(There are other ways to determine tie strength on Facebook. The Wimmer and Lewis paper, as well as a broader set of research carried out by my friend Jason Kauffman and his colleagues Marco Gonzalez and Nicholas Christakis with Wimmer and Lewis, uses presence in the same photo, as determined by user-provided metadata, as evidence of an offline friendship manifesting online. Photo co-presence is likely a less common phenomenon than maintained relationship and might be a good indicator of stronger ties.)
The difference between friendships, maintained friendships and reciprocally maintained friendships might help explain one aspect of the Social Circle game I found particularly challenging. I accept friend requests from anyone I can recall meeting in person – it’s a low bar, but manages to keep my friends feed slightly less spammy than it otherwise might be. As a result, there’s lots of people who appear as “friends” who I’ve met once or twice and couldn’t conceivably tell you their religious beliefs or sexual orientation. I found myself wondering whether people with fewer Facebook friends found the process easier because they knew their friends better, though the data team’s paper suggests that there are lots of Facebook friendships that don’t extend beyond a superficial knowledge of the other party. (At least one Facebook friend has included me in a group called “real friends”, evidently distinguishing us from the people she feels obligated to list as friends. For all I know, this is common practice, and she’s the only one out of a thousand Facebook friends to consider me a real friend… )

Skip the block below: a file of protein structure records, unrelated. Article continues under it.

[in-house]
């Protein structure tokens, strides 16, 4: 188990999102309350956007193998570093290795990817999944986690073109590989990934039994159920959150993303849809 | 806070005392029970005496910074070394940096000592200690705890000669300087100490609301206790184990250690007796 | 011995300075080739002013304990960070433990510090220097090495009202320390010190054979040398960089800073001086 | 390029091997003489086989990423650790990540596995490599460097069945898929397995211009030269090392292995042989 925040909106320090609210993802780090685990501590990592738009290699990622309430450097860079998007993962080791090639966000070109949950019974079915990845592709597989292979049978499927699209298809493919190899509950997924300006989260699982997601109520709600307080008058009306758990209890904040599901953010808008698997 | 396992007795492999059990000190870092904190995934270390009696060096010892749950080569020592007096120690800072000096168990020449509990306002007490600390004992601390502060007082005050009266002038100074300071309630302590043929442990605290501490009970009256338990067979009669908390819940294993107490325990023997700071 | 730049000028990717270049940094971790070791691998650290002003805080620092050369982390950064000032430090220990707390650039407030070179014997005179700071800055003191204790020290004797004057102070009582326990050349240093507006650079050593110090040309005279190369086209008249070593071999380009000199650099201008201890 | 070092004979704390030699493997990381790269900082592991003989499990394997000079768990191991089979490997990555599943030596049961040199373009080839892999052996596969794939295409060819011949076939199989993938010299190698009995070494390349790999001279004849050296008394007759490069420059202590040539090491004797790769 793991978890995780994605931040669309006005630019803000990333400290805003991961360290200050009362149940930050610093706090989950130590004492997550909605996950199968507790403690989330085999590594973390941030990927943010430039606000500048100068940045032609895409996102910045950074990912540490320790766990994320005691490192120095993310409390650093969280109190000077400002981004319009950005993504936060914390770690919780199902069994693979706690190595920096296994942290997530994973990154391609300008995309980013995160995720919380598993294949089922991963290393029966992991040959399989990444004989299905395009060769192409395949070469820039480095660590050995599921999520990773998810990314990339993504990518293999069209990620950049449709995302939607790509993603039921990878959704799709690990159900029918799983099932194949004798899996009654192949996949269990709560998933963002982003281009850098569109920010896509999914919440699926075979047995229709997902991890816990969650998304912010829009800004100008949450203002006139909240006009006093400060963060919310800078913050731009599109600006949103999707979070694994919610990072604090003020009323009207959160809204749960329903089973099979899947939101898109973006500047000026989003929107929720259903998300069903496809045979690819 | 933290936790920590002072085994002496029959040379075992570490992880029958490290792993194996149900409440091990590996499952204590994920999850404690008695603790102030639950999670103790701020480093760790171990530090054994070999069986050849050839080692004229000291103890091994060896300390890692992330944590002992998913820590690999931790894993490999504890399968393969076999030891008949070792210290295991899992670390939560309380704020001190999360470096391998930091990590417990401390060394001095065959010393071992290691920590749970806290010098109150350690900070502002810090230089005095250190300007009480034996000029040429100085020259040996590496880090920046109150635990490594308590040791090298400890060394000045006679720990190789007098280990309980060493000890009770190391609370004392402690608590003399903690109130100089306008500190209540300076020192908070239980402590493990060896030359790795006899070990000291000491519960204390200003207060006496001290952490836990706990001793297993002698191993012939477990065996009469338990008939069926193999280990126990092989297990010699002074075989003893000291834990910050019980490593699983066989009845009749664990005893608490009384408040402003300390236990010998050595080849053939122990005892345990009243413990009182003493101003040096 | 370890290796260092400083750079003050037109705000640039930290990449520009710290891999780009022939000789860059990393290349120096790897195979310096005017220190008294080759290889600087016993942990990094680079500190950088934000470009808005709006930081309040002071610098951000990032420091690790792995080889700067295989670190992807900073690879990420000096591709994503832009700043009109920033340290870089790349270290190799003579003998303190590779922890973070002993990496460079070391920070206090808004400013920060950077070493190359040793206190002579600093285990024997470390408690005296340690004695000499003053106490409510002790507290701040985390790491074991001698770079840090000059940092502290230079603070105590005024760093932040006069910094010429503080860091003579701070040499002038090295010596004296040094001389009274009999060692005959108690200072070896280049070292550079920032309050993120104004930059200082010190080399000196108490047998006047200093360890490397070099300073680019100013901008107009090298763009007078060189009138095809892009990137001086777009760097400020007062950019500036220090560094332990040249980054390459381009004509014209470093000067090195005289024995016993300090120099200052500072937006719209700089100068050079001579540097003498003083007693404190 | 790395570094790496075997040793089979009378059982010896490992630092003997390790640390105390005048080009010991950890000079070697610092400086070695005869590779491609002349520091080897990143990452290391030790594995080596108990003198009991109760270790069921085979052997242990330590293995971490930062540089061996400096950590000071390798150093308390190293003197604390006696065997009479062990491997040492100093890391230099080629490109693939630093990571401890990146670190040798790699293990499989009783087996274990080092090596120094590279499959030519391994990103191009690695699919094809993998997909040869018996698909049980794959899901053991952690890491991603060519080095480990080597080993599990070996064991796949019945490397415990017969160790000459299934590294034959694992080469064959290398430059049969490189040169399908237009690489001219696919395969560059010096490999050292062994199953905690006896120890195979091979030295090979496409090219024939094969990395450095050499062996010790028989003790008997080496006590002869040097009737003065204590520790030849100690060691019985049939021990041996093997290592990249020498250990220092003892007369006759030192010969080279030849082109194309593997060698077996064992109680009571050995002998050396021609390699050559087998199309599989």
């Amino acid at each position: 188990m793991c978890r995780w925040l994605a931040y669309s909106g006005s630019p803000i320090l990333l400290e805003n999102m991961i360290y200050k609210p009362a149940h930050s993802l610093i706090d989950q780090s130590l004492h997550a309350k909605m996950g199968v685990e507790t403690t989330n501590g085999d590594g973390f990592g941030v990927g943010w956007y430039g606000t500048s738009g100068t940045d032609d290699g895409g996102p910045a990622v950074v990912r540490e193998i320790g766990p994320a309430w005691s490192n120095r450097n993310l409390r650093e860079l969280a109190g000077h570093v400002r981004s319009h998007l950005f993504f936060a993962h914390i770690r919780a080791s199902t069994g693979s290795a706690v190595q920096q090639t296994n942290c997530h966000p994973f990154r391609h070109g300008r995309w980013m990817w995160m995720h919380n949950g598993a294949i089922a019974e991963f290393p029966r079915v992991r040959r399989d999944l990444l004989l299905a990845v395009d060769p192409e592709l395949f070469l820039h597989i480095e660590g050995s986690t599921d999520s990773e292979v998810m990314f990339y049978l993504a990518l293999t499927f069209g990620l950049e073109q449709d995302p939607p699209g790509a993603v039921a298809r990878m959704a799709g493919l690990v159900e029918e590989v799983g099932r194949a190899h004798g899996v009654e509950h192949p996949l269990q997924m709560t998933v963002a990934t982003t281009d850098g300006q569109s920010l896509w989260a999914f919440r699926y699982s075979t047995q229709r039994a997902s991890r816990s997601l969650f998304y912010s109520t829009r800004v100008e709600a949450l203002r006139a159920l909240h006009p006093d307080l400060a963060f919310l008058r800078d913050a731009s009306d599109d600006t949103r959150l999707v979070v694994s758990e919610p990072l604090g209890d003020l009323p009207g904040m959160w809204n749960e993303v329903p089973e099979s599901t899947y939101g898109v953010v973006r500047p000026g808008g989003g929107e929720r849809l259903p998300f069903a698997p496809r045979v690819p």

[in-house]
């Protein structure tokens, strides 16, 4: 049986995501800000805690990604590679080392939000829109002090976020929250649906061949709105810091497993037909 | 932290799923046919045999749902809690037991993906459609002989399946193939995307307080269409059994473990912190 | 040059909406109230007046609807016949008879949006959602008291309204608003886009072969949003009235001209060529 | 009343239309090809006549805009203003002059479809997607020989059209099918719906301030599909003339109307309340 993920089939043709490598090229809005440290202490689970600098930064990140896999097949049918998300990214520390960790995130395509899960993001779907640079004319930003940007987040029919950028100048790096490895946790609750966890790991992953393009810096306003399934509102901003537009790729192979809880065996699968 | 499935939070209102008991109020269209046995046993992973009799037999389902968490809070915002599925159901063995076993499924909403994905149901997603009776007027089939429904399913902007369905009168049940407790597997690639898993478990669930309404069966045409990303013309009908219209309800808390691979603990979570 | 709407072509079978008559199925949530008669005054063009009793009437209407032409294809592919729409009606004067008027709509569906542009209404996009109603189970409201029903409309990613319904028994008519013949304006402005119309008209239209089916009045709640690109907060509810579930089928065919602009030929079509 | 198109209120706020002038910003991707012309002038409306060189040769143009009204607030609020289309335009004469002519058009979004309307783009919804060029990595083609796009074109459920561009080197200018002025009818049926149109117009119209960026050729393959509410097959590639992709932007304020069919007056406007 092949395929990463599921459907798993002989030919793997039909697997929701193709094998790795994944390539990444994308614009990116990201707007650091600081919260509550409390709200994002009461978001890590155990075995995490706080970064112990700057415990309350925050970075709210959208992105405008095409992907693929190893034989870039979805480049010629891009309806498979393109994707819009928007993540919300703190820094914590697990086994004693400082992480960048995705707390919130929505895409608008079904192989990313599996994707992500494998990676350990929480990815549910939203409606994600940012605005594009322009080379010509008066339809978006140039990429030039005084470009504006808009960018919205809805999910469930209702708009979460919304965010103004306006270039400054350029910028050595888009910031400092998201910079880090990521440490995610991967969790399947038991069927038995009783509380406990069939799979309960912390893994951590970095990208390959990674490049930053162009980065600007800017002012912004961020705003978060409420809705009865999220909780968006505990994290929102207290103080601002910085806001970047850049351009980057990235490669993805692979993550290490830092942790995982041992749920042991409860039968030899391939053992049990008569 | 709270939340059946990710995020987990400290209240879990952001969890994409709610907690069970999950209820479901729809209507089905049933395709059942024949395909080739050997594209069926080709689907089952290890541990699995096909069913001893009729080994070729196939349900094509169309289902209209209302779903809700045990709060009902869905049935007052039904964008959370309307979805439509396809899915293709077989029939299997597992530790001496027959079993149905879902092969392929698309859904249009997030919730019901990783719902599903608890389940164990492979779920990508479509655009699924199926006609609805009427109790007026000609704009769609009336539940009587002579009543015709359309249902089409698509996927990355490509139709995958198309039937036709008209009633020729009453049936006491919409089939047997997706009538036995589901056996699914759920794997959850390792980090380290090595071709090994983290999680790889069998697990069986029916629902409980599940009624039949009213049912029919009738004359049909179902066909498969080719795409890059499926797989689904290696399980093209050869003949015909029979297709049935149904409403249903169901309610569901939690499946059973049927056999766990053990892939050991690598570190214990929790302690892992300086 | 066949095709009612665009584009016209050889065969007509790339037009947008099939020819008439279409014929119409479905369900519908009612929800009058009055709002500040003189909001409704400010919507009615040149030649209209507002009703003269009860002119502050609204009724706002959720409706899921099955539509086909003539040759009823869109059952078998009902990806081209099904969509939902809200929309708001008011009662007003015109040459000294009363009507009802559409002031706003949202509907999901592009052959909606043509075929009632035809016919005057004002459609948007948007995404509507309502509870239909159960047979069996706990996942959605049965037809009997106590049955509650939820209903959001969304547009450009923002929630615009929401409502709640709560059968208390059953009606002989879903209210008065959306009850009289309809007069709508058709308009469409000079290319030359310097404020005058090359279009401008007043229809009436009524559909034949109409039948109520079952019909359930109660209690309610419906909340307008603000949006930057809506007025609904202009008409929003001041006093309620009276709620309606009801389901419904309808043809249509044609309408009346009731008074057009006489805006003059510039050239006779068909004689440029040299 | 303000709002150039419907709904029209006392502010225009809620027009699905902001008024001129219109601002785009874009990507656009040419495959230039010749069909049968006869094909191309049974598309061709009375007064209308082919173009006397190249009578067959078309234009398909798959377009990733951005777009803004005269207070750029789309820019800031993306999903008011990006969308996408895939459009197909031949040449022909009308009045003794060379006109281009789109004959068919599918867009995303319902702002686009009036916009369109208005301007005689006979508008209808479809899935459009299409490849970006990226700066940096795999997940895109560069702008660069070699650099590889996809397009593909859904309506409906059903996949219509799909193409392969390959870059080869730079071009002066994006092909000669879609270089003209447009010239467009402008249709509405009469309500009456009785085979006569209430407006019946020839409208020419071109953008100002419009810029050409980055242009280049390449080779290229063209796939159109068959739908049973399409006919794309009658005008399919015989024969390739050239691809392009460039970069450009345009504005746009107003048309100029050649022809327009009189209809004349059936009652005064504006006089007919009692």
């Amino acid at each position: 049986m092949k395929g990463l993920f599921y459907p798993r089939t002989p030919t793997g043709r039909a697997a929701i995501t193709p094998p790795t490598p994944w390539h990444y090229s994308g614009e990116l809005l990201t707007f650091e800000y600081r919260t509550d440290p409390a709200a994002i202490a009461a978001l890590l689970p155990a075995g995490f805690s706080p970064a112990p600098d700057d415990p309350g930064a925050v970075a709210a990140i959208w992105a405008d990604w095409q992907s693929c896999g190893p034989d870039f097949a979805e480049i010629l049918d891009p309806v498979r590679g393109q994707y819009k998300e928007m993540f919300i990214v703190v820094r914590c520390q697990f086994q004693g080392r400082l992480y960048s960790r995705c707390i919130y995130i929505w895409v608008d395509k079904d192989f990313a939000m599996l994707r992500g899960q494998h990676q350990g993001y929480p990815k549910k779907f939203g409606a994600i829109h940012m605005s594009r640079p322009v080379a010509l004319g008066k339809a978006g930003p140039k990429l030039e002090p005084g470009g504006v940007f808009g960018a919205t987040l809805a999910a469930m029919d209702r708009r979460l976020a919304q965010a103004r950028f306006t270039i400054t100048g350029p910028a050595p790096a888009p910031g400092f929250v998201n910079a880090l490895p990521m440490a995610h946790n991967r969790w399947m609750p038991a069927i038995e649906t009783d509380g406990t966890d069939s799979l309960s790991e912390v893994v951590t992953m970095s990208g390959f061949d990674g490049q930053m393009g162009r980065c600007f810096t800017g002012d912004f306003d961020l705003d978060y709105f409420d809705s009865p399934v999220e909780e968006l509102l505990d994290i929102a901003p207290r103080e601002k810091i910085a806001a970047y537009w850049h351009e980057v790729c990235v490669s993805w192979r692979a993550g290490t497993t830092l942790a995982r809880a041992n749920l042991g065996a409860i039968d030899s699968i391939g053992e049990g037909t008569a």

The objection to the Social Circle game is that it’s trivializing – it encourages you to think of your friends as fulfilling a category requirement rather than considering the nuances of your relationship with them. The mechanism the game uses to encourage you to share your results seems particularly vulnerable to this critique – it asks you to share the game with the friends you used to score points. I can only imagine the conversations that could result from this: “Hey Mohamed, thanks for being my token Muslim friend and scoring me some points!”